The Stress Response 101
Your adrenals are these two pyramid-shaped glands that sit on top of your kidneys. They’ve got several jobs, but the biggest is to help your body cope with stress. Here’s how they do that.
You get attacked by a bear (or whatever). Without sparing the critical seconds necessary to talk to your Central Nervous System (CNS), the core of your adrenals flood your body with adrenaline directly – it’s an automatic response. This makes your heart race, your bronchioles dilate, and provides your muscles with immediate blood flow (oxygen and glucose for energy) to get away quickly or fight, if it comes to that. The adrenaline also overrides this little “gatekeeper” in your muscles called the golgi tendon organ. Its job is to prevent over-strain on the muscles. If you’re fighting for your life, that’s not important, though – and this is the reason why a flood of adrenaline can allow people to perform superhuman feats, like a mother lifting a car off of her baby and that sort of thing.
After you’ve either killed or gotten away from the bear, the outside of your adrenals produces another hormone called cortisol. Due to the rush of adrenaline, you’ve just consumed massive sugar reserves (so now you’re probably shaky and hypoglycemic), your blood pressure and heart rate are really high, and your body has totally neglected normal life maintenance stuff like digesting your food and repairing your tissues. Cortisol helps to restore this balance. It encourages the breakdown of glycogen (stored glucose) and gluconeogenesis (production of new glucose from fat in the liver). It redirects blood flow to repair tissues and digest food. It’s basically the natural steroid of your body (the equivalent of prednisone, though not nearly as strong), so it’s an anti-inflammatory as well… and also an immune suppressant. (You shouldn’t spare the energy to fight off a cold when you’re busy running from a bear. Survival is a little more important.)
This system is only designed to be activated in extreme crisis, though.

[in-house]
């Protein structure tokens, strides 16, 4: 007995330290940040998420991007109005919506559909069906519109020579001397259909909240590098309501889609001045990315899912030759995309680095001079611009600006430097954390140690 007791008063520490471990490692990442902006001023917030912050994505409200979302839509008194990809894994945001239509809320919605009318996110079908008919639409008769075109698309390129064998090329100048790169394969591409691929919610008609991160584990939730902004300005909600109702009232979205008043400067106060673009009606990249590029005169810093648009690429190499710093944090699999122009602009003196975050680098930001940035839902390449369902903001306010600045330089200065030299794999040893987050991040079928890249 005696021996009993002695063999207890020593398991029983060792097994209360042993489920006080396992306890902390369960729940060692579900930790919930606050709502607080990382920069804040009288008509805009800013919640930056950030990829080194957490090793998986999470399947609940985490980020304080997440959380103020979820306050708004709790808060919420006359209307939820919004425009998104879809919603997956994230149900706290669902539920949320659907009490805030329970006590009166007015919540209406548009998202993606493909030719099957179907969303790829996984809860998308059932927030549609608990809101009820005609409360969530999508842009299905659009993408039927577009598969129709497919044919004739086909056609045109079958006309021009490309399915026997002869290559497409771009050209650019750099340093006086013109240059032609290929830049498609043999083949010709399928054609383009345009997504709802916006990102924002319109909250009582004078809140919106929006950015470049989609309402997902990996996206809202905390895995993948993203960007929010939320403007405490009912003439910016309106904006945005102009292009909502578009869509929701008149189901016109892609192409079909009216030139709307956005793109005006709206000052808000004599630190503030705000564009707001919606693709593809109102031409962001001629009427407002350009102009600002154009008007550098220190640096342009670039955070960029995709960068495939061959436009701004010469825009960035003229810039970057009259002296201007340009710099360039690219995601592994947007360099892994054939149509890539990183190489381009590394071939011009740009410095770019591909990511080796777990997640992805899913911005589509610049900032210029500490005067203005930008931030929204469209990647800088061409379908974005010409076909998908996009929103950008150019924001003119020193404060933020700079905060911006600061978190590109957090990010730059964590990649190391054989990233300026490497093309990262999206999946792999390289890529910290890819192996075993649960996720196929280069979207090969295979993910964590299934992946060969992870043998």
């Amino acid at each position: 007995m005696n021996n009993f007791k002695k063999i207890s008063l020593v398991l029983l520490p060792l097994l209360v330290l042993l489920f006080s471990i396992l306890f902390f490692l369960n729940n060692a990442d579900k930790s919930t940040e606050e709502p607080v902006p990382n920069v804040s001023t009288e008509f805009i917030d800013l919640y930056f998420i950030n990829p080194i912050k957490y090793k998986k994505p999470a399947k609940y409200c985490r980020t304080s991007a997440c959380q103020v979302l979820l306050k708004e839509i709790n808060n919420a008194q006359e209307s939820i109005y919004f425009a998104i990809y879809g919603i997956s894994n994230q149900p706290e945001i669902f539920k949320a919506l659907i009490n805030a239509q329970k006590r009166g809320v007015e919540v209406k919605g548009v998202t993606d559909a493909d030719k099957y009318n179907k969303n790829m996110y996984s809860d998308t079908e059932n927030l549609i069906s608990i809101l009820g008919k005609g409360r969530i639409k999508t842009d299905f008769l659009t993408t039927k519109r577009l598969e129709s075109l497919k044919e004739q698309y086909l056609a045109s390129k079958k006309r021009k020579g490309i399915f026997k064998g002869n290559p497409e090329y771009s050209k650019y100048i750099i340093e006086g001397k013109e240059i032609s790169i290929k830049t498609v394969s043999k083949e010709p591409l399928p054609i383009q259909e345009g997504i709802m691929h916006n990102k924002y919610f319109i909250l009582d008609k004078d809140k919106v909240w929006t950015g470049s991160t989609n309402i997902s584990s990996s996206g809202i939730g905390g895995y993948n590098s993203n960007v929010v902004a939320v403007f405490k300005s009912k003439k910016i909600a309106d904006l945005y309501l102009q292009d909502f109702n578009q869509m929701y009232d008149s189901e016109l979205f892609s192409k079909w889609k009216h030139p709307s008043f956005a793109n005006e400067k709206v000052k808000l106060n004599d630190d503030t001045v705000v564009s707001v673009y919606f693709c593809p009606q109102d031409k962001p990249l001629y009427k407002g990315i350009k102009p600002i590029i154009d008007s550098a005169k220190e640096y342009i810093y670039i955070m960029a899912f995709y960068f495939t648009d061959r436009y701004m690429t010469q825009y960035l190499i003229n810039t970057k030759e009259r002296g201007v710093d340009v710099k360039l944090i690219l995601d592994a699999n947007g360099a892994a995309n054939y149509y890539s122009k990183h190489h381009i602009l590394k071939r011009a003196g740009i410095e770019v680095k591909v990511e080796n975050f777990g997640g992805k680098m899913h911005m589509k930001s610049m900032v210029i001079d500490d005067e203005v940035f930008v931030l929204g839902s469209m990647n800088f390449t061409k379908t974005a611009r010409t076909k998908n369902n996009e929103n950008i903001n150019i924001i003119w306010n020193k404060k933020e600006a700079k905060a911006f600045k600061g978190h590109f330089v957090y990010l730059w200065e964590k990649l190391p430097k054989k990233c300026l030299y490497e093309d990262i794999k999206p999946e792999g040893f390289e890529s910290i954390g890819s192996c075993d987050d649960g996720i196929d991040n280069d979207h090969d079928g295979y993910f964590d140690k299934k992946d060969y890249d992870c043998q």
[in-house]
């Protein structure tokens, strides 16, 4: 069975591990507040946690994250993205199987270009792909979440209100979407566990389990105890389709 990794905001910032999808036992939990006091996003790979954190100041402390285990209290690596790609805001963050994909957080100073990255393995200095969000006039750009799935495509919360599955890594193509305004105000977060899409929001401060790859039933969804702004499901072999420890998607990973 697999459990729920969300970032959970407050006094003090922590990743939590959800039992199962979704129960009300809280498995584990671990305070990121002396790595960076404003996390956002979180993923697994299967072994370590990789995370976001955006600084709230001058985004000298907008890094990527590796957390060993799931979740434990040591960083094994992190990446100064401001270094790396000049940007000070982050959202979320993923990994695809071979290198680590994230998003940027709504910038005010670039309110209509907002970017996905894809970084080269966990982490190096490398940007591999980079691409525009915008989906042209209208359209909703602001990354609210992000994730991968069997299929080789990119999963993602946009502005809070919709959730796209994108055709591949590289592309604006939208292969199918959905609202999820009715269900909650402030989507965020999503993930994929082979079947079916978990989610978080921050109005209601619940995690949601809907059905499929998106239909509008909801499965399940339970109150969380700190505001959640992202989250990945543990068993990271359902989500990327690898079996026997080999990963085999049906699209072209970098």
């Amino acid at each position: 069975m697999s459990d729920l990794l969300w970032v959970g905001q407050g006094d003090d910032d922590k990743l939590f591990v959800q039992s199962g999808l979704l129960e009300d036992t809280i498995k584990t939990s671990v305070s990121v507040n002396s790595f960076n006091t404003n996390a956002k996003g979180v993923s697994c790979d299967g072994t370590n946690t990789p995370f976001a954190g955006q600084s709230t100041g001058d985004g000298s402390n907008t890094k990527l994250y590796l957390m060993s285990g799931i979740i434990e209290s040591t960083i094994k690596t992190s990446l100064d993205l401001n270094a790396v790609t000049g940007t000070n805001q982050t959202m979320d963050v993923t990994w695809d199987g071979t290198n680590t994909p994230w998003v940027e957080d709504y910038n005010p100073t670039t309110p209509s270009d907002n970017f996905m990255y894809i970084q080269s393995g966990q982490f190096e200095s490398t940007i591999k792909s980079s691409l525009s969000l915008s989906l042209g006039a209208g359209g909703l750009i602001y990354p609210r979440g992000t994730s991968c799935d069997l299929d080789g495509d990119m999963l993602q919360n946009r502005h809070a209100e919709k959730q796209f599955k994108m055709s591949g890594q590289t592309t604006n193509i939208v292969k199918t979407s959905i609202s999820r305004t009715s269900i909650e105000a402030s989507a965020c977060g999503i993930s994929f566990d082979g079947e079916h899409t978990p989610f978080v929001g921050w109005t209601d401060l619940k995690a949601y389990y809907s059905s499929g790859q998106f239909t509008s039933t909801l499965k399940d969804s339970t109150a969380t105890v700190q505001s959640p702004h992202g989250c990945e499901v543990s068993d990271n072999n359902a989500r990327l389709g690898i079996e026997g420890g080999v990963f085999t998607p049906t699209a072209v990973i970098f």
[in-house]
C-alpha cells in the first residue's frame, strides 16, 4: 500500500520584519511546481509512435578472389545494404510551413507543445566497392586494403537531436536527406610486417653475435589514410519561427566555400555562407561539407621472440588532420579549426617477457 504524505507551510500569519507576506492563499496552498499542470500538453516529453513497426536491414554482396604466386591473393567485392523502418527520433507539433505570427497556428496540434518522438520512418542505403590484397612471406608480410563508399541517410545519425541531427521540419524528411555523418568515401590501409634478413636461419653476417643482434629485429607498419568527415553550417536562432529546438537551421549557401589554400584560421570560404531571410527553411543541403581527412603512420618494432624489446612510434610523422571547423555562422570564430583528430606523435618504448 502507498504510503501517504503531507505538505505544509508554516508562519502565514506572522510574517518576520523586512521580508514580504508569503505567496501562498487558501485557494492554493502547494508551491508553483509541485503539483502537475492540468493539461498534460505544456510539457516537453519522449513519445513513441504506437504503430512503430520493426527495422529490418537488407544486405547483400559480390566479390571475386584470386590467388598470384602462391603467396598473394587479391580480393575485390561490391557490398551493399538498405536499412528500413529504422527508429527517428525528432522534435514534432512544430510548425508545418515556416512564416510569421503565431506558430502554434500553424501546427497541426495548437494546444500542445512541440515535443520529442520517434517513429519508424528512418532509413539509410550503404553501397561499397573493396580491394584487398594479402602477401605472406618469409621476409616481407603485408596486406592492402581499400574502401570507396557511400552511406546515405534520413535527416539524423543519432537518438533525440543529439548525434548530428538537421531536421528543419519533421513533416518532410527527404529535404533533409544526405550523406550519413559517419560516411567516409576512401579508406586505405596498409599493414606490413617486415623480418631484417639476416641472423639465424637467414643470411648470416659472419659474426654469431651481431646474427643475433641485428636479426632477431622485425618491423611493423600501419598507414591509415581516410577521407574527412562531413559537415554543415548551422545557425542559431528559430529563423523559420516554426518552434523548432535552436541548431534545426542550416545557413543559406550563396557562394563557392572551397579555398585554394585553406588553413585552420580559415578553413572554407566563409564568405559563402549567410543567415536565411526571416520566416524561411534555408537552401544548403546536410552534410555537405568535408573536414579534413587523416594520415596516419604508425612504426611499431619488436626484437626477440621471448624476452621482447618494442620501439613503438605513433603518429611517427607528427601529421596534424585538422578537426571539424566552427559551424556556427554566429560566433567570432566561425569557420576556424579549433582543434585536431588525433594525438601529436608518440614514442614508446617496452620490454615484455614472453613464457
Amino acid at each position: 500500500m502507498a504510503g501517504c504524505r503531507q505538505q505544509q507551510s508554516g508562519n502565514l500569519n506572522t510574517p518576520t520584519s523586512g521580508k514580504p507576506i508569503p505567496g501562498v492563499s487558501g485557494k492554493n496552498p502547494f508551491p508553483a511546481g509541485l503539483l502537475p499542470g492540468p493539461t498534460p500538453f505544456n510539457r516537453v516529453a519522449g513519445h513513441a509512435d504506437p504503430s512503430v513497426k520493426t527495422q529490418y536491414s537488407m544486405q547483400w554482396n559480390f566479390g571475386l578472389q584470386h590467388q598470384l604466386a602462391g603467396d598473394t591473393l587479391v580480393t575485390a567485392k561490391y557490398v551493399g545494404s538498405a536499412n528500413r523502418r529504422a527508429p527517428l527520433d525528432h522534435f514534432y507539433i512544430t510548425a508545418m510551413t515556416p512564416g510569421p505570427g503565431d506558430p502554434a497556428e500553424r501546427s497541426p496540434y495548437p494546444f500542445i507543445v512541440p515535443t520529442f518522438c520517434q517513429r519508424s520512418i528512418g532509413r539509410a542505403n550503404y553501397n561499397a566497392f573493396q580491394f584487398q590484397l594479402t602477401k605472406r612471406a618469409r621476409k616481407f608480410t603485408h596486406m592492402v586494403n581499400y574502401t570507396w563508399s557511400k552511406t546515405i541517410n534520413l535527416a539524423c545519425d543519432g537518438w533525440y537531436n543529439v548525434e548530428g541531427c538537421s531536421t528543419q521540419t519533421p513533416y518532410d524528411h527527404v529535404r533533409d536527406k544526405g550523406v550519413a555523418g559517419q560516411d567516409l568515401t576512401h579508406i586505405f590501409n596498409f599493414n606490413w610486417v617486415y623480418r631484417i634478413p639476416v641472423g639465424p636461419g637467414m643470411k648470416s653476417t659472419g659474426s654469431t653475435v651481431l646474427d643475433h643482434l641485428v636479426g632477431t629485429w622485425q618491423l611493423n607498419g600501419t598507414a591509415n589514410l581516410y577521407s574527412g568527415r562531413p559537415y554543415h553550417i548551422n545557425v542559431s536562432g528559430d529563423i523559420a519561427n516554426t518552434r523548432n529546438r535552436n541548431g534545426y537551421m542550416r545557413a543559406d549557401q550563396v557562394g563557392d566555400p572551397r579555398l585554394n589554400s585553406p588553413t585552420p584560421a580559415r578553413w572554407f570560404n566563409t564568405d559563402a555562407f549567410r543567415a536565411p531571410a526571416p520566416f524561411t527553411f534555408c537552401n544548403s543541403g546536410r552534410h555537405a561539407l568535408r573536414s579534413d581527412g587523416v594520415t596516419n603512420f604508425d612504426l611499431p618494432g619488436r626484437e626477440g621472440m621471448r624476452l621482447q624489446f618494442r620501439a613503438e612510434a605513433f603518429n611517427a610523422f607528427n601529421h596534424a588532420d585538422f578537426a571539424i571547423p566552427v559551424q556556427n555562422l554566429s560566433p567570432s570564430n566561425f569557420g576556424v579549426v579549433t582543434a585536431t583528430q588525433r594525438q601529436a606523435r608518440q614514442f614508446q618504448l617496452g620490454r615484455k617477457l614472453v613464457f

Prolonged Stress = Adrenal Fatigue
In an initial stressful period, your adrenals compensate for the massive adrenaline onslaught by pumping out a matching amount of cortisol to counterbalance it. This means you get a combination of symptoms of too much adrenaline (high blood pressure, emotional volatility and irritability), and too much cortisol (high blood sugar, tending toward metabolic syndrome and diabetes, weight gain especially in the trunk area, recurrent infections — since your immune system is suppressed, and insomnia). Too much cortisol also inhibits the conversion of inactive to active thyroid hormone, which can lead to hypothyroidism.
After this process goes on for awhile though – and how long depends on the person – your adrenals become toast. They can’t keep up with the demand for either adrenaline or cortisol, at which point you feel apathetic and all you want to do is stare at the wall.
This is where allergies come into play. Most allergens (see below) stimulate the release of inflammatory substances like histamine. Lack of sufficient cortisol (which, remember, is anti-inflammatory) means you can’t naturally suppress these reactions. So while you may always have had a sensitivity to a particular substance (food or environmental), it’s not until your body loses its ability to manufacture enough of the naturally anti-inflammatory cortisol that you start to notice them.